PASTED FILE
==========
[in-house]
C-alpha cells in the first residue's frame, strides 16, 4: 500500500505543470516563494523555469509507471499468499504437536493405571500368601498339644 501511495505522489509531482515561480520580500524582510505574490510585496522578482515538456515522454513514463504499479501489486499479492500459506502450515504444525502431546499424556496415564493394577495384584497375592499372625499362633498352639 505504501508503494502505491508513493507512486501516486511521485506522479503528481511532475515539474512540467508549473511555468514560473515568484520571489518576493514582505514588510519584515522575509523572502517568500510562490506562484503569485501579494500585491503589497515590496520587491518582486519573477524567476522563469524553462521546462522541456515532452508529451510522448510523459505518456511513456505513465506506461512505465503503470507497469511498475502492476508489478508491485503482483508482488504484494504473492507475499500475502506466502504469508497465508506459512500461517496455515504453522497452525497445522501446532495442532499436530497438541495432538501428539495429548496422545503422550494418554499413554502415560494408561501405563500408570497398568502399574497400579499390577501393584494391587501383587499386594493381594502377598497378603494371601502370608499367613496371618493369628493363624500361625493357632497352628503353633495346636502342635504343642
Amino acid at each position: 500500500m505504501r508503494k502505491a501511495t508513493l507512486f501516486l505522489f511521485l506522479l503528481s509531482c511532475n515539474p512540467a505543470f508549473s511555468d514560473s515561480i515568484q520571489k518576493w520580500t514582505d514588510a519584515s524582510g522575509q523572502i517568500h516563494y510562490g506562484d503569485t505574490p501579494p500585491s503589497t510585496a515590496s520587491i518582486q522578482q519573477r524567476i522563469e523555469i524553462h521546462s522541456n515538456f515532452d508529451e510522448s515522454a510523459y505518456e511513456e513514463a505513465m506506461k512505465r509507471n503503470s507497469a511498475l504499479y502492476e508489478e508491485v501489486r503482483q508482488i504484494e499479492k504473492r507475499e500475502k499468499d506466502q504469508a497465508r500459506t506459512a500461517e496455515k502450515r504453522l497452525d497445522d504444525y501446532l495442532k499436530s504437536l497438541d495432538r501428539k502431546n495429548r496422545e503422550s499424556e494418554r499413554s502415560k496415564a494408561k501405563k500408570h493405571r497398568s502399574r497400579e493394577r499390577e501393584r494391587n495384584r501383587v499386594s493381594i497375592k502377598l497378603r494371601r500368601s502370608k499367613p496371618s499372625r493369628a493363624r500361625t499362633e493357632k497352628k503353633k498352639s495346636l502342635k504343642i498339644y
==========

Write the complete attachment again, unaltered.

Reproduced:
[in-house]
C-alpha cells in the first residue's frame, strides 16, 4: 500500500505543470516563494523555469509507471499468499504437536493405571500368601498339644 501511495505522489509531482515561480520580500524582510505574490510585496522578482515538456515522454513514463504499479501489486499479492500459506502450515504444525502431546499424556496415564493394577495384584497375592499372625499362633498352639 505504501508503494502505491508513493507512486501516486511521485506522479503528481511532475515539474512540467508549473511555468514560473515568484520571489518576493514582505514588510519584515522575509523572502517568500510562490506562484503569485501579494500585491503589497515590496520587491518582486519573477524567476522563469524553462521546462522541456515532452508529451510522448510523459505518456511513456505513465506506461512505465503503470507497469511498475502492476508489478508491485503482483508482488504484494504473492507475499500475502506466502504469508497465508506459512500461517496455515504453522497452525497445522501446532495442532499436530497438541495432538501428539495429548496422545503422550494418554499413554502415560494408561501405563500408570497398568502399574497400579499390577501393584494391587501383587499386594493381594502377598497378603494371601502370608499367613496371618493369628493363624500361625493357632497352628503353633495346636502342635504343642
Amino acid at each position: 500500500m505504501r508503494k502505491a501511495t508513493l507512486f501516486l505522489f511521485l506522479l503528481s509531482c511532475n515539474p512540467a505543470f508549473s511555468d514560473s515561480i515568484q520571489k518576493w520580500t514582505d514588510a519584515s524582510g522575509q523572502i517568500h516563494y510562490g506562484d503569485t505574490p501579494p500585491s503589497t510585496a515590496s520587491i518582486q522578482q519573477r524567476i522563469e523555469i524553462h521546462s522541456n515538456f515532452d508529451e510522448s515522454a510523459y505518456e511513456e513514463a505513465m506506461k512505465r509507471n503503470s507497469a511498475l504499479y502492476e508489478e508491485v501489486r503482483q508482488i504484494e499479492k504473492r507475499e500475502k499468499d506466502q504469508a497465508r500459506t506459512a500461517e496455515k502450515r504453522l497452525d497445522d504444525y501446532l495442532k499436530s504437536l497438541d495432538r501428539k502431546n495429548r496422545e503422550s499424556e494418554r499413554s502415560k496415564a494408561k501405563k500408570h493405571r497398568s502399574r497400579e493394577r499390577e501393584r494391587n495384584r501383587v499386594s493381594i497375592k502377598l497378603r494371601r500368601s502370608k499367613p496371618s499372625r493369628a493363624r500361625t499362633e493357632k497352628k503353633k498352639s495346636l502342635k504343642i498339644y